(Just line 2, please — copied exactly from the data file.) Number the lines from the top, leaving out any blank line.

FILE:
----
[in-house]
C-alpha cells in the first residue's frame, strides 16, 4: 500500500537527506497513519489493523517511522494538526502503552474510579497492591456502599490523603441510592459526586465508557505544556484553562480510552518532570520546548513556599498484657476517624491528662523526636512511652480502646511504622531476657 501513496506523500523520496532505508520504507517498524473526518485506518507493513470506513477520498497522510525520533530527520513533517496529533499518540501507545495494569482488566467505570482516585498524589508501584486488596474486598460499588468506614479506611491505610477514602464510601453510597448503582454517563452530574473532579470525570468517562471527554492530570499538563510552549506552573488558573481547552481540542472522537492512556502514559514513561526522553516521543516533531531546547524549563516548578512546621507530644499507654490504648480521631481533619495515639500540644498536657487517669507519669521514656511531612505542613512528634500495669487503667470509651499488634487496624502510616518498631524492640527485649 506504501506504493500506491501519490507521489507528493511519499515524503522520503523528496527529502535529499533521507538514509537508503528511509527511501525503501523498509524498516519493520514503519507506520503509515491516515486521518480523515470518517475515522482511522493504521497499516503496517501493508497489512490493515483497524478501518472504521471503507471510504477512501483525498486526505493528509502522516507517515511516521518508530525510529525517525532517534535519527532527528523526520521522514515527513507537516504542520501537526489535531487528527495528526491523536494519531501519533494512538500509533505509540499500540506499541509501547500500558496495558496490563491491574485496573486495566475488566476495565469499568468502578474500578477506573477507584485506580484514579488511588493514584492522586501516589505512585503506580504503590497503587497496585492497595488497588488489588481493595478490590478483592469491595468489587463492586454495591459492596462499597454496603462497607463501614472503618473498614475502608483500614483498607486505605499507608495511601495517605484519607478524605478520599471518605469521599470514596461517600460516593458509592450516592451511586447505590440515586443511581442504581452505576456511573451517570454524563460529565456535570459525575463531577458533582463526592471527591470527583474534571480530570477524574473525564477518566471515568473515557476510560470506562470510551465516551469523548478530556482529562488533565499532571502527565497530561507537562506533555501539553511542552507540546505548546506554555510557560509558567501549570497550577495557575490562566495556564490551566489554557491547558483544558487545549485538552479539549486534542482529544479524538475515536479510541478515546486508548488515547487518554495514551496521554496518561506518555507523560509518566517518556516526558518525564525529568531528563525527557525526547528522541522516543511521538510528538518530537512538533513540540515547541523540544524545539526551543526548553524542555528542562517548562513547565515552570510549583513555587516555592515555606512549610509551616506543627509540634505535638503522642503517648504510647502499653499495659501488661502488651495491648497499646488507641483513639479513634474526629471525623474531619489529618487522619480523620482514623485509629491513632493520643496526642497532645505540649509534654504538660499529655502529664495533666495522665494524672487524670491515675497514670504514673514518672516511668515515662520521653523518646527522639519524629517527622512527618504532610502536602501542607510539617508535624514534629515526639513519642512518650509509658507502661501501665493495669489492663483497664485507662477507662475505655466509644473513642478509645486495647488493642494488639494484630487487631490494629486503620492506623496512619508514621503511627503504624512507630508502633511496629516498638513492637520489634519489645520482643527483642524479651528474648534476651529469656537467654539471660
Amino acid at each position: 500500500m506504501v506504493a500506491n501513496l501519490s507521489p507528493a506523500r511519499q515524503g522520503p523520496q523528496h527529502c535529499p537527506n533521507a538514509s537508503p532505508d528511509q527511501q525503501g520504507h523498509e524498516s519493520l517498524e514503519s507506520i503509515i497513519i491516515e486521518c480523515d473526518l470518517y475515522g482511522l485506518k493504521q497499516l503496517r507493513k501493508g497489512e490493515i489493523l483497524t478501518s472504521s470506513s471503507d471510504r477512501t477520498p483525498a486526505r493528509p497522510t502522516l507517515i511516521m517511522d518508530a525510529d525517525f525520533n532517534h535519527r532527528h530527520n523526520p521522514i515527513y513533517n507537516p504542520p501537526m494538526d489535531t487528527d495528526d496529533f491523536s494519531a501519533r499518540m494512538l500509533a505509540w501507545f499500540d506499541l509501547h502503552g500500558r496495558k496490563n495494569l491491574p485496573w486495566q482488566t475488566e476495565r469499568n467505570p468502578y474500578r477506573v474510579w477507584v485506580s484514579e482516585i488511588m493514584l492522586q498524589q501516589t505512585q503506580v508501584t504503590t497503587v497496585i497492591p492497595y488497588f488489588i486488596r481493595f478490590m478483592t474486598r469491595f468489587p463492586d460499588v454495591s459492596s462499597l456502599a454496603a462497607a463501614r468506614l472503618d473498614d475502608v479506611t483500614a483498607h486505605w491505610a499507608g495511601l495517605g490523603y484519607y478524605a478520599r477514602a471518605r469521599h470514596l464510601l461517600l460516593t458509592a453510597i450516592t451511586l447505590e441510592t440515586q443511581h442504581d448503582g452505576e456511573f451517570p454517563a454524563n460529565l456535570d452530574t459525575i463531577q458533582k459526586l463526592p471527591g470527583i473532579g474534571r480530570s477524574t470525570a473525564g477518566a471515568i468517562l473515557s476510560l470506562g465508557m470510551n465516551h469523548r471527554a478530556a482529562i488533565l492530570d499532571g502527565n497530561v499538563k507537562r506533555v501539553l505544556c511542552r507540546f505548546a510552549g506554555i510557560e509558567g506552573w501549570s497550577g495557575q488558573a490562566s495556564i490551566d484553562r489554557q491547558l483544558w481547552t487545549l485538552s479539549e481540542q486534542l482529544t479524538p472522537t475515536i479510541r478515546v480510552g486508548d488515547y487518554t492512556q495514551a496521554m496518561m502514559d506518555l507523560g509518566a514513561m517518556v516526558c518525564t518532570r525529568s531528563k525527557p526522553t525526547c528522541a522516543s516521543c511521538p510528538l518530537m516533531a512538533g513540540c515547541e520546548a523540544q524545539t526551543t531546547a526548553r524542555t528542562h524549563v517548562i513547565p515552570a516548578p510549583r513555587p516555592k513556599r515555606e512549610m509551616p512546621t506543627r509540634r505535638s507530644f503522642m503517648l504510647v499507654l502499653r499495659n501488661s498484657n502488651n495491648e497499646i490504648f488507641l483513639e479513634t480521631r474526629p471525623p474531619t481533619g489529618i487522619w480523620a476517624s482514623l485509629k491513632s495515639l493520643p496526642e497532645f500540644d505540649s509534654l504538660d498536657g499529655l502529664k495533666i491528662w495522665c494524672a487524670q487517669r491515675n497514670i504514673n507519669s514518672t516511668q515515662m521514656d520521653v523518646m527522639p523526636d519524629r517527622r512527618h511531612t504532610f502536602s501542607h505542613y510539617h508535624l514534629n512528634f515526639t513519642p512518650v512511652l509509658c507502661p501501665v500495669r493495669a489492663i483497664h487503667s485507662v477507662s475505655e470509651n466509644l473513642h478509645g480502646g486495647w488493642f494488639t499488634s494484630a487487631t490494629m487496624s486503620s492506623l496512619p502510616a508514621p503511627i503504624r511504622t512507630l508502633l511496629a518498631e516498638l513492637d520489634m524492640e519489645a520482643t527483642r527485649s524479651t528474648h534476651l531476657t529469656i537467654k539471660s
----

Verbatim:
C-alpha cells in the first residue's frame, strides 16, 4: 500500500537527506497513519489493523517511522494538526502503552474510579497492591456502599490523603441510592459526586465508557505544556484553562480510552518532570520546548513556599498484657476517624491528662523526636512511652480502646511504622531476657 501513496506523500523520496532505508520504507517498524473526518485506518507493513470506513477520498497522510525520533530527520513533517496529533499518540501507545495494569482488566467505570482516585498524589508501584486488596474486598460499588468506614479506611491505610477514602464510601453510597448503582454517563452530574473532579470525570468517562471527554492530570499538563510552549506552573488558573481547552481540542472522537492512556502514559514513561526522553516521543516533531531546547524549563516548578512546621507530644499507654490504648480521631481533619495515639500540644498536657487517669507519669521514656511531612505542613512528634500495669487503667470509651499488634487496624502510616518498631524492640527485649 506504501506504493500506491501519490507521489507528493511519499515524503522520503523528496527529502535529499533521507538514509537508503528511509527511501525503501523498509524498516519493520514503519507506520503509515491516515486521518480523515470518517475515522482511522493504521497499516503496517501493508497489512490493515483497524478501518472504521471503507471510504477512501483525498486526505493528509502522516507517515511516521518508530525510529525517525532517534535519527532527528523526520521522514515527513507537516504542520501537526489535531487528527495528526491523536494519531501519533494512538500509533505509540499500540506499541509501547500500558496495558496490563491491574485496573486495566475488566476495565469499568468502578474500578477506573477507584485506580484514579488511588493514584492522586501516589505512585503506580504503590497503587497496585492497595488497588488489588481493595478490590478483592469491595468489587463492586454495591459492596462499597454496603462497607463501614472503618473498614475502608483500614483498607486505605499507608495511601495517605484519607478524605478520599471518605469521599470514596461517600460516593458509592450516592451511586447505590440515586443511581442504581452505576456511573451517570454524563460529565456535570459525575463531577458533582463526592471527591470527583474534571480530570477524574473525564477518566471515568473515557476510560470506562470510551465516551469523548478530556482529562488533565499532571502527565497530561507537562506533555501539553511542552507540546505548546506554555510557560509558567501549570497550577495557575490562566495556564490551566489554557491547558483544558487545549485538552479539549486534542482529544479524538475515536479510541478515546486508548488515547487518554495514551496521554496518561506518555507523560509518566517518556516526558518525564525529568531528563525527557525526547528522541522516543511521538510528538518530537512538533513540540515547541523540544524545539526551543526548553524542555528542562517548562513547565515552570510549583513555587516555592515555606512549610509551616506543627509540634505535638503522642503517648504510647502499653499495659501488661502488651495491648497499646488507641483513639479513634474526629471525623474531619489529618487522619480523620482514623485509629491513632493520643496526642497532645505540649509534654504538660499529655502529664495533666495522665494524672487524670491515675497514670504514673514518672516511668515515662520521653523518646527522639519524629517527622512527618504532610502536602501542607510539617508535624514534629515526639513519642512518650509509658507502661501501665493495669489492663483497664485507662477507662475505655466509644473513642478509645486495647488493642494488639494484630487487631490494629486503620492506623496512619508514621503511627503504624512507630508502633511496629516498638513492637520489634519489645520482643527483642524479651528474648534476651529469656537467654539471660